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GM’s Battery HQ

Inside GM's Battery LabGeneral Motors opened this week what’s being called the largest battery factory in the U.S.  But before we start to analyze the numbers, let’s first get them all listed:

  • The new Global Battery Systems Lab is located at the Warren Technical Center campus on the outskirts of Detroit. According to information coming from the company, it cost GM $25 million to construct, takes up 33,000 square feet, and employs over 1,000 engineers. The facility will operate 42 thermal chambers and 160 test channels that will expose batteries to real-world driving conditions and test the limits of their design and capacity. Included in the testing are 32 battery “cyclers” that will continuously charge and deplete battery cells for further efficiency studies. The battery headquarters will most likely be utilized by GM and its suppliers, LG Chem and Compact Power, to perfect the sort of lithium-ion batteries in the upcoming Volt and its successors.

While this new facility sounds like a definite step in the right direction to improve the technology and compete with Chinese battery heavyweights, some of the numbers don’t seem to add up. Firstly, $25 million is a very small number for a state-of-the art lab. To put it in perspective, Apple recently announced that it would be spending $1 billion on a server farm. Second, employing a thousand engineers would be very expensive – certainly exceeding the price tag that was given – and appears to be an excessive concentration in one facility. Additionally, the start date of construction was only last August and there is no word yet if more money is needed to operate and expand the center.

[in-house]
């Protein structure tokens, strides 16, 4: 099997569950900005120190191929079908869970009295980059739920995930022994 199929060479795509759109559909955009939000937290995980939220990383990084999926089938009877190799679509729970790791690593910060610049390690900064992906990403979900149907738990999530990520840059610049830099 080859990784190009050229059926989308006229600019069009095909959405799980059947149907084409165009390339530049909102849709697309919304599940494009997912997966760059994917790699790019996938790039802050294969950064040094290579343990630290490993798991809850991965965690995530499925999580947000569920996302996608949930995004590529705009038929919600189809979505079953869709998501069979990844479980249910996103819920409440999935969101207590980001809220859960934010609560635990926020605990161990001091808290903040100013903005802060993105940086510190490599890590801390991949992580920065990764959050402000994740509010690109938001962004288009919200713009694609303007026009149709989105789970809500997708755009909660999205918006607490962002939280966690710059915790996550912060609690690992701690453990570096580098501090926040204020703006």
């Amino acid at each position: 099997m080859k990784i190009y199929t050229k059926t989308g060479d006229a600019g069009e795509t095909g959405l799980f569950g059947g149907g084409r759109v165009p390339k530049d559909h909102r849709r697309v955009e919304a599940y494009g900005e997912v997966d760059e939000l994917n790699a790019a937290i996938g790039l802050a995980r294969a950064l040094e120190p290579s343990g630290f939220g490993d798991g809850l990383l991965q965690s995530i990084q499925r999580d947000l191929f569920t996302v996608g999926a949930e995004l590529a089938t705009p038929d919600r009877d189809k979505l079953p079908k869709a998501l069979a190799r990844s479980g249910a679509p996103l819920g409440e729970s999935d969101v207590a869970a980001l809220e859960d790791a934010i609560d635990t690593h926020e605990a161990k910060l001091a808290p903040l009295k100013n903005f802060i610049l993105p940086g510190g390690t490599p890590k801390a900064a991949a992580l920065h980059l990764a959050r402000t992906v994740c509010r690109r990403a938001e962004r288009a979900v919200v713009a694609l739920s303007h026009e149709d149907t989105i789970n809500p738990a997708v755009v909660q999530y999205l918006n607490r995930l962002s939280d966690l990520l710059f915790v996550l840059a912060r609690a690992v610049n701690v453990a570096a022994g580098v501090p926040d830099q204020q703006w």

GM's Battery Lab

In the meantime, GM has plans to create a battery-focused engineering curriculum at the University of Michigan, around which they plan to construct another battery lab.

Amidst these developments, the speculation that the Volt program might be discontinued is probably going to quiet down, perhaps for good.

About Rick

Technology enthusiast, music maestro, wannabe programmer, adrenalin junkie.

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